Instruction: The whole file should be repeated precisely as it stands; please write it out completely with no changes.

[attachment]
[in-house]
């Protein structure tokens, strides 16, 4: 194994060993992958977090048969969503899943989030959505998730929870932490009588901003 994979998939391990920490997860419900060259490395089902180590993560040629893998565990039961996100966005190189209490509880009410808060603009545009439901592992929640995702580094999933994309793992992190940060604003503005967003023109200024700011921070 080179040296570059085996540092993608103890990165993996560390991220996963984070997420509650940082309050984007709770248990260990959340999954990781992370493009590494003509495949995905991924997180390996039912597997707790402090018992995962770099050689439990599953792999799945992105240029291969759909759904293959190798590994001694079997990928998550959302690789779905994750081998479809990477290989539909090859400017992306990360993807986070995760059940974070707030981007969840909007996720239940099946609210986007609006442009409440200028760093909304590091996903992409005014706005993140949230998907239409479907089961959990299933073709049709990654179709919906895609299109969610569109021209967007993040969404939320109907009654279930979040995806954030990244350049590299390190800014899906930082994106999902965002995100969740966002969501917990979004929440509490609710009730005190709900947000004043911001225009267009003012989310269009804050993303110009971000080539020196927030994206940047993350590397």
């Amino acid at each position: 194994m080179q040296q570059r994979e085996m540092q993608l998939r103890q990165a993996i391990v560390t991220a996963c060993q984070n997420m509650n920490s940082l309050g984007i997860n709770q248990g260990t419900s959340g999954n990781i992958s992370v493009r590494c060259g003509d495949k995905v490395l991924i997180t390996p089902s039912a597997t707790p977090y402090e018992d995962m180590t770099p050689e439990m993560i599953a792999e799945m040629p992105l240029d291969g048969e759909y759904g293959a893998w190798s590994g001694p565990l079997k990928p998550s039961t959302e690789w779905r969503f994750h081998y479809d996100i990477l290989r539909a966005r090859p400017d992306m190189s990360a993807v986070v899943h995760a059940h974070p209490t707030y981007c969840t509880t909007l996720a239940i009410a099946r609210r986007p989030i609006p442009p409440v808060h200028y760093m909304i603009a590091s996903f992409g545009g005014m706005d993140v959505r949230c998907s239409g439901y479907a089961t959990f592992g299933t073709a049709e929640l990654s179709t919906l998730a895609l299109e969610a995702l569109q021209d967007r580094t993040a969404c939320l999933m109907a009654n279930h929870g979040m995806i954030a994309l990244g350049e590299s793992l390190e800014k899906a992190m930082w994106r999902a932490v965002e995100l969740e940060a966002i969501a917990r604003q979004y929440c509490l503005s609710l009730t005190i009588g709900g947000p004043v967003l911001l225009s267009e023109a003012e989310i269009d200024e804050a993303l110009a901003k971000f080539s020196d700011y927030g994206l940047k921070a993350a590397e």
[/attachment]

[in-house]
């Protein structure tokens, strides 16, 4: 194994060993992958977090048969969503899943989030959505998730929870932490009588901003 994979998939391990920490997860419900060259490395089902180590993560040629893998565990039961996100966005190189209490509880009410808060603009545009439901592992929640995702580094999933994309793992992190940060604003503005967003023109200024700011921070 080179040296570059085996540092993608103890990165993996560390991220996963984070997420509650940082309050984007709770248990260990959340999954990781992370493009590494003509495949995905991924997180390996039912597997707790402090018992995962770099050689439990599953792999799945992105240029291969759909759904293959190798590994001694079997990928998550959302690789779905994750081998479809990477290989539909090859400017992306990360993807986070995760059940974070707030981007969840909007996720239940099946609210986007609006442009409440200028760093909304590091996903992409005014706005993140949230998907239409479907089961959990299933073709049709990654179709919906895609299109969610569109021209967007993040969404939320109907009654279930979040995806954030990244350049590299390190800014899906930082994106999902965002995100969740966002969501917990979004929440509490609710009730005190709900947000004043911001225009267009003012989310269009804050993303110009971000080539020196927030994206940047993350590397």
């Amino acid at each position: 194994m080179q040296q570059r994979e085996m540092q993608l998939r103890q990165a993996i391990v560390t991220a996963c060993q984070n997420m509650n920490s940082l309050g984007i997860n709770q248990g260990t419900s959340g999954n990781i992958s992370v493009r590494c060259g003509d495949k995905v490395l991924i997180t390996p089902s039912a597997t707790p977090y402090e018992d995962m180590t770099p050689e439990m993560i599953a792999e799945m040629p992105l240029d291969g048969e759909y759904g293959a893998w190798s590994g001694p565990l079997k990928p998550s039961t959302e690789w779905r969503f994750h081998y479809d996100i990477l290989r539909a966005r090859p400017d992306m190189s990360a993807v986070v899943h995760a059940h974070p209490t707030y981007c969840t509880t909007l996720a239940i009410a099946r609210r986007p989030i609006p442009p409440v808060h200028y760093m909304i603009a590091s996903f992409g545009g005014m706005d993140v959505r949230c998907s239409g439901y479907a089961t959990f592992g299933t073709a049709e929640l990654s179709t919906l998730a895609l299109e969610a995702l569109q021209d967007r580094t993040a969404c939320l999933m109907a009654n279930h929870g979040m995806i954030a994309l990244g350049e590299s793992l390190e800014k899906a992190m930082w994106r999902a932490v965002e995100l969740e940060a966002i969501a917990r604003q979004y929440c509490l503005s609710l009730t005190i009588g709900g947000p004043v967003l911001l225009s267009e023109a003012e989310i269009d200024e804050a993303l110009a901003k971000f080539s020196d700011y927030g994206l940047k921070a993350a590397e």